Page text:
Background Different tests were applied to test the sensitivity of patient self-control; Amsler grid and visual acuity (VA) assessment, as well as fundus examinations to reveal recurrent choroidal neovascularisation (CNV) activity in age-related macular degeneration as detected by spectral domain optical coherence tomography (SD-OCT) in monthly controls.
Methods A prospective interventional case series of patients with exudative age-related macular degeneration was examined, which received ranibizumab injections until complete resolution of fluid in SD-OCT. Analysis of changes in subjective perception, Amsler grid, early treatment diabetic retinopathy study (ETDRS) VA, Radner reading VA and fundus examination was conducted in the case of OCT-confirmed CNV recurrences.
Results Out of 40 morphological recurrences determined by SD-OCT, six (15%) were noticed by subjective patient perception. Amsler grid testing revealed deterioration in 12 cases (30%); 11 recurrences (28%) were accompanied by loss of ≥5 letters in ETDRS VA and/or ≥1 line in Radner VA; fundus examination showed signs of novel CNV activity in 10 out of 40 recurrences (25%). The combined sensitivity of all diagnostic methods compared to SD-OCT for recurrence detection was 67.5% (27 out of 40 recurrences).
Conclusion Subjective patient perception, Amsler grid, VA as well as fundus examination lead to pronounced underestimations of CNV recurrences. Morphologic recurrences can be detected prior to functional deterioration. As any delay of treatment can result in irreversible vision loss, attempts should be made to provide monthly OCT controls to detect recurrences as early as possible.
- Wet macular degeneration
- optical coherence tomography
- visual acuity, neovascularisation
- treatment medical
- visual perception
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- Wet macular degeneration
- optical coherence tomography
- visual acuity, neovascularisation
- treatment medical
- visual perception
Neovascular age-related macular degeneration (AMD) is a leading cause of severe and irreversible vision loss in the developed world among patients who are of 50 years or more.1–5 The clinical ANCHOR and MARINA trials for treatment of exudative AMD have demonstrated the efficacy and safety of ranibizumab for the preservation and improvement of visual acuity (VA) by using a fixed-dosing regimen, which requires monthly injections over 2 years.6 7
The CATT trial showed equivalent results for optical coherence tomography (OCT)-guided pro re nata (PRN; as needed) treatment when compared to a monthly fixed dosing regimen with ranibizumab. In the PRN study arm, repeated treatment was performed whenever persistent or recurrent choroidal neovascularisation (CNV) activity was observed, including fluid accumulation on OCT or leakage on fluorescein angiography (FA).8 Similar results were obtained in the earlier but smaller uncontrolled PrONTO study9 10 as well as in the controlled and prospective SUSTAIN study.11
All PRN regimen-based studies required monthly visits and OCT controls and FA if needed. Monthly controls for the detection of recurrence in specialised centres impose a considerable burden on health systems. Therefore, it may be tempting to conduct standard diagnostics such as VA testing and fundus examinations instead. Patients may even be instructed to return to specialised centres for OCT control only if they notice a decrease in their VA or perception of new metamorphopsia.
The objective of this study was to test the sensitivity of screening methods, in particular, patient self-control, Amsler grid and VA assessment, as well as fundus examinations to reveal recurrent CNV as detected by monthly spectral domain optical coherence tomographies (SD-OCT) or fluorescence angiographies.
Materials and methods
This prospective interventional case series was conducted at the Department of Vitreoretinal Surgery, Center of Ophthalmology, at the University of Cologne. The protocol followed the German product characteristics for ranibizumab treatment and the tenets of the Helsinki protocol. Informed consent was obtained from all patients.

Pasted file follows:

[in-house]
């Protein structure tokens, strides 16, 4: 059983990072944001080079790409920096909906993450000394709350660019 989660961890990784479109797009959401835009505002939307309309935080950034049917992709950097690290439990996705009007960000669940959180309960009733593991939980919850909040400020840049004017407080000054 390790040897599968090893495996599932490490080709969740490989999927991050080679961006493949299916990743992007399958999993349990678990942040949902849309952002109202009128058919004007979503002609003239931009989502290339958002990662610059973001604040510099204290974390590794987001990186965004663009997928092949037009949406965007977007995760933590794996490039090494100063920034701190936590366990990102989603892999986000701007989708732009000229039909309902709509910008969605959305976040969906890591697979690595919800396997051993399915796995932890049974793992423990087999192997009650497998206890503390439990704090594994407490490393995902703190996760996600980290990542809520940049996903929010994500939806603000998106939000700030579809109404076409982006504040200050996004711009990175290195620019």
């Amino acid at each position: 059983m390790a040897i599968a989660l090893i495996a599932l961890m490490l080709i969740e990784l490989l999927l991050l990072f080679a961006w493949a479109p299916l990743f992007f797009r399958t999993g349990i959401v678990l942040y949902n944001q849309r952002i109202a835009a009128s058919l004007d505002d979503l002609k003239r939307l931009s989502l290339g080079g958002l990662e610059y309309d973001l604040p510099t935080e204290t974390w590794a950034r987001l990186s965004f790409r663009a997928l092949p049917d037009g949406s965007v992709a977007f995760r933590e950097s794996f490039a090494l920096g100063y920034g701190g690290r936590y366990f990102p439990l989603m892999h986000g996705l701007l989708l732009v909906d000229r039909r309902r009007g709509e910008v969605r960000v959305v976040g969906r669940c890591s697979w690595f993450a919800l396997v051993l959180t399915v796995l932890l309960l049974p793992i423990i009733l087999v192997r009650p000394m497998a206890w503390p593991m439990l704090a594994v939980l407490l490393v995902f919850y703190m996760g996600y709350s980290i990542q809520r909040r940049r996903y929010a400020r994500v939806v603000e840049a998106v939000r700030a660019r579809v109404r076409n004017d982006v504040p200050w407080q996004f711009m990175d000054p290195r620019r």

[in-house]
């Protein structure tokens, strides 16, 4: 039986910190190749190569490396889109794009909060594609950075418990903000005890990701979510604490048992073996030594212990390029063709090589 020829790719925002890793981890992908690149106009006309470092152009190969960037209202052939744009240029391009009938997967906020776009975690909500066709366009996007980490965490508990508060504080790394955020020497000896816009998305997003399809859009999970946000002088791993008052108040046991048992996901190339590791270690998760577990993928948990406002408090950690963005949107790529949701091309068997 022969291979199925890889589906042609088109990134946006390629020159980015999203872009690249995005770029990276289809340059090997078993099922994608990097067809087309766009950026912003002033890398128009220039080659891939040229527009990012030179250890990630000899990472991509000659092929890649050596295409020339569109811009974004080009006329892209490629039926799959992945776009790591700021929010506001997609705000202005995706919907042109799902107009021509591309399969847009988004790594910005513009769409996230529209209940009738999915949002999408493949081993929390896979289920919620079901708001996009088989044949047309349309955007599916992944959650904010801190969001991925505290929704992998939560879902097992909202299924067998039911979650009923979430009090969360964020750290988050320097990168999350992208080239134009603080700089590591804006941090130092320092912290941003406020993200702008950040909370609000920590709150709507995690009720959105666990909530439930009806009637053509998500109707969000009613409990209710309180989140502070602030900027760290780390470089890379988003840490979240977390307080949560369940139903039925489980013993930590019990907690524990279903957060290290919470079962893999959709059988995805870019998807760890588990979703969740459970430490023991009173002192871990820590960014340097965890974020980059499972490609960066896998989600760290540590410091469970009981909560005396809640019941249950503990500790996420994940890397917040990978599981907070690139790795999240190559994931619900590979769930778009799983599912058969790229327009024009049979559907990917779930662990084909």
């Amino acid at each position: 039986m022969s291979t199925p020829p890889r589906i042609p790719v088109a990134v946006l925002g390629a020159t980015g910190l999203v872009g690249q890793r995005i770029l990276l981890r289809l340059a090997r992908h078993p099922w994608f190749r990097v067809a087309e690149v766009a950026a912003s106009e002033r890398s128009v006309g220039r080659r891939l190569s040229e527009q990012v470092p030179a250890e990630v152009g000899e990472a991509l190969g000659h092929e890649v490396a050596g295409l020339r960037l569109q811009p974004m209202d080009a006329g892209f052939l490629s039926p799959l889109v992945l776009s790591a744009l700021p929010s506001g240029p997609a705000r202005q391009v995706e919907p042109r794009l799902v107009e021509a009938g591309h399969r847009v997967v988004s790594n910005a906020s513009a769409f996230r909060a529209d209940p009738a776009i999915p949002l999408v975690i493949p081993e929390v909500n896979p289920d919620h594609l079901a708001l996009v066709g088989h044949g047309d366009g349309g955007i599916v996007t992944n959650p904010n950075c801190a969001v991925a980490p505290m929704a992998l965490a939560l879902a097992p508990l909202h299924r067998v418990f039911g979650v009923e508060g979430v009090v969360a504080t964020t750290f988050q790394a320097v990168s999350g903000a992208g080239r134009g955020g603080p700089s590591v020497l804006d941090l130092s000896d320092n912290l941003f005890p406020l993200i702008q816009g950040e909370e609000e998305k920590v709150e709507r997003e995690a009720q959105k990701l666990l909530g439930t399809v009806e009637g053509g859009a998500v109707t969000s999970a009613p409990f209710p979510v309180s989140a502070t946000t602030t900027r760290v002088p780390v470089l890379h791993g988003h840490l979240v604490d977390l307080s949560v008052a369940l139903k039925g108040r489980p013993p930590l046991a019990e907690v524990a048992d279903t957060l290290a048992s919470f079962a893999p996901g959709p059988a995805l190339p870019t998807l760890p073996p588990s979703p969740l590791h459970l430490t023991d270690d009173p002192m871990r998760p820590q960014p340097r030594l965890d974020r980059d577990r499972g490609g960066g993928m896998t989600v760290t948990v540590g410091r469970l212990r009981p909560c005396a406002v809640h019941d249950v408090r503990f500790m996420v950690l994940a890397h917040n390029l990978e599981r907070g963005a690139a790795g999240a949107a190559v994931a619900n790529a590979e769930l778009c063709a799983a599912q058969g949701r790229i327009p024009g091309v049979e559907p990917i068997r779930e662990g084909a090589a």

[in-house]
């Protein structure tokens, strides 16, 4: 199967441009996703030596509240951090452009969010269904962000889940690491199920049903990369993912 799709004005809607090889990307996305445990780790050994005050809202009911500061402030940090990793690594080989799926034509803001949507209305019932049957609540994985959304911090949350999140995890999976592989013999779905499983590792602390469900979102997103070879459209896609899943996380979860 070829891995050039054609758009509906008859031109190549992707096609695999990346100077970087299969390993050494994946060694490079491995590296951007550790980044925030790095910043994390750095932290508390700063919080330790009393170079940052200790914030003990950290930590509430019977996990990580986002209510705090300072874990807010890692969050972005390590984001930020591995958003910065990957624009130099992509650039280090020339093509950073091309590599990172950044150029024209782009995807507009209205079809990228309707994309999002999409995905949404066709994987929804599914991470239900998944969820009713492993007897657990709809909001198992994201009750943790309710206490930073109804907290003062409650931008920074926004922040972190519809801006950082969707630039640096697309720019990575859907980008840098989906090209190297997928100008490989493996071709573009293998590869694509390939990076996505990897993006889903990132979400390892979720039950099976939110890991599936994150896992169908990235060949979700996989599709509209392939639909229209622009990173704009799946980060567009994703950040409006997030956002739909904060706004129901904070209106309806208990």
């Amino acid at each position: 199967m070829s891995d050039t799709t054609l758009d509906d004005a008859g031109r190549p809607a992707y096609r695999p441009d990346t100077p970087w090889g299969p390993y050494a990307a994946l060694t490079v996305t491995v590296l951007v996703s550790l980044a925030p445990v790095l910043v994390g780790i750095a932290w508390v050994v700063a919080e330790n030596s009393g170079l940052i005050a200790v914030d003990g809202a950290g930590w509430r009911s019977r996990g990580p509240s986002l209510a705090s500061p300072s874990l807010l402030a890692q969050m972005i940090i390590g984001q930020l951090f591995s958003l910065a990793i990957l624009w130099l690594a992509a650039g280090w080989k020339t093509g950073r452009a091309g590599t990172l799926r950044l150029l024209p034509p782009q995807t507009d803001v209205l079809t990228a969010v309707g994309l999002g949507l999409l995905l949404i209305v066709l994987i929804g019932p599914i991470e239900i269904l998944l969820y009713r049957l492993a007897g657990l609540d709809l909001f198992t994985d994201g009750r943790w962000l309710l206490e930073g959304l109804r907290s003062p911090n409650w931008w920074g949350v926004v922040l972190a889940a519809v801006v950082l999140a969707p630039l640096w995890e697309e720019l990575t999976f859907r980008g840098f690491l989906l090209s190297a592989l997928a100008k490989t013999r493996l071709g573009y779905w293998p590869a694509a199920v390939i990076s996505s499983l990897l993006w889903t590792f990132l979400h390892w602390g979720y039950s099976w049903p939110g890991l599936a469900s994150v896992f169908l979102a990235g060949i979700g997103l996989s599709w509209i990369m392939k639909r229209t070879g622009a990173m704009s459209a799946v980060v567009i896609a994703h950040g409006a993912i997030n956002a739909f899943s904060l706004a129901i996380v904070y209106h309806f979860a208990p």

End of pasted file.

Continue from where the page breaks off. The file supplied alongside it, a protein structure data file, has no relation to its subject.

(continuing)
Following primary diagnosis of exudative AMD based on FA (fluorescein and indocyanine green) and SD-OCT, 31 patients with a total of 40 recurrences (31 primary recurrences, 9 secondary recurrences) received three consecutive monthly intravitreal injections of ranibizumab. After these three injections, FA and SD-OCT were performed again to evaluate CNV activity. If needed, therapy was continued until complete resolution of CNV activity. Eyes with persistent fluid retention, or sustained resolution of fluid requiring continuous injections and thus without a recurrence of CNV activity, were excluded from the analysis.
After complete resolution of fluid retention, monthly controls including SD-OCT (Spectralis HRA+OCT, Heidelberg Engineering GmbH, Dossenheim, Germany) were performed according to the following specifications on all visits: scan area 20°×15° (5.8×4.4 mm), 37 B-scans, distance between B-scans 121 μm, 29 images averaged per scan. FA at follow-up was only performed whenever CNV activity based on SD-OCT images was questionable. At all visits, subjective perception was assessed. Metamorphopsia and scotoma were tested with the Amsler grid. Standardised early treatment diabetic retinopathy study (ETDRS) VA testing, Radner visual-reading acuity, fundus examination and fundus photography were performed.
Subjective patient perception was determined utilising the following questions:
‘Did the reading ability of your affected eye increase, decrease or remain stable?’
‘Did metamorphopsia of your affected eye improve, deteriorate or remain stable in daily life?’
‘Regarding the overall impression of your affected eye, did it improve, worsen or remain stable?’
Recurrent activity of CNV was defined as described by Bashshur et al and by Lalvani et al: (1) a recurrence of any subretinal fluid or cystic maculopathy on OCT in a previously dry macula; (2) an increase in CRT by more than 100 μm from the lowest recorded value, especially for eyes with persistent subretinal fluid of cystic maculopathy on OCT; (3) the appearance of new areas of classic CNV; (4) the appearance of new haemorrhages or (5) a decrease of five letters from the highest recorded BCVA, associated with leakage on FA or fluid on OCT.10 12
As signs for possible recurrence, we considered subjective deterioration with regard to any of the questions: (1) increase in metamorphopsia or scotoma in Amsler grid testing; (2) loss of ≥5 letters in ETDRS VA or (3) loss of ≥1 line in Radner VA. Any change of these functional or subjective parameters at the time of OCT-detected recurrence was compared to the previous examination with a dry OCT status.
Statistical analyses were performed using commercially available software. Significance levels were calculated with the Fisher exact test (SPSS V.18.0, IBM).